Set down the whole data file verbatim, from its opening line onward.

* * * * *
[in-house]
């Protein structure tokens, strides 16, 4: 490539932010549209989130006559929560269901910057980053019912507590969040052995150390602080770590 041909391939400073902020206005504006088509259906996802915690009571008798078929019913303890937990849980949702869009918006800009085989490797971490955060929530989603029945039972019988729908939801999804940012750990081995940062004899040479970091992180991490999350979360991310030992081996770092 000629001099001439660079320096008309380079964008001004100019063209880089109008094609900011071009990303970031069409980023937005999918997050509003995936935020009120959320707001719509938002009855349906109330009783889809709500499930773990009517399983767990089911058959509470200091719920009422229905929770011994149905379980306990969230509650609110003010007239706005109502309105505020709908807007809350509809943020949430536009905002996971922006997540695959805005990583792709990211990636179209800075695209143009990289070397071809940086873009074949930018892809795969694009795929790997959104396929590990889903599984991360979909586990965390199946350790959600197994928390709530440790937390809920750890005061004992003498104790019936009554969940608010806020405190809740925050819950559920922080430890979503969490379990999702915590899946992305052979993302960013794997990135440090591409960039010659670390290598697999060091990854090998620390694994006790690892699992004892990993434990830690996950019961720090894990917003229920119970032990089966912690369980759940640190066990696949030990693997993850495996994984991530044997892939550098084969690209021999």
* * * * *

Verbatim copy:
[in-house]
């Protein structure tokens, strides 16, 4: 490539932010549209989130006559929560269901910057980053019912507590969040052995150390602080770590 041909391939400073902020206005504006088509259906996802915690009571008798078929019913303890937990849980949702869009918006800009085989490797971490955060929530989603029945039972019988729908939801999804940012750990081995940062004899040479970091992180991490999350979360991310030992081996770092 000629001099001439660079320096008309380079964008001004100019063209880089109008094609900011071009990303970031069409980023937005999918997050509003995936935020009120959320707001719509938002009855349906109330009783889809709500499930773990009517399983767990089911058959509470200091719920009422229905929770011994149905379980306990969230509650609110003010007239706005109502309105505020709908807007809350509809943020949430536009905002996971922006997540695959805005990583792709990211990636179209800075695209143009990289070397071809940086873009074949930018892809795969694009795929790997959104396929590990889903599984991360979909586990965390199946350790959600197994928390709530440790937390809920750890005061004992003498104790019936009554969940608010806020405190809740925050819950559920922080430890979503969490379990999702915590899946992305052979993302960013794997990135440090591409960039010659670390290598697999060091990854090998620390694994006790690892699992004892990993434990830690996950019961720090894990917003229920119970032990089966912690369980759940640190066990696949030990693997993850495996994984991530044997892939550098084969690209021999």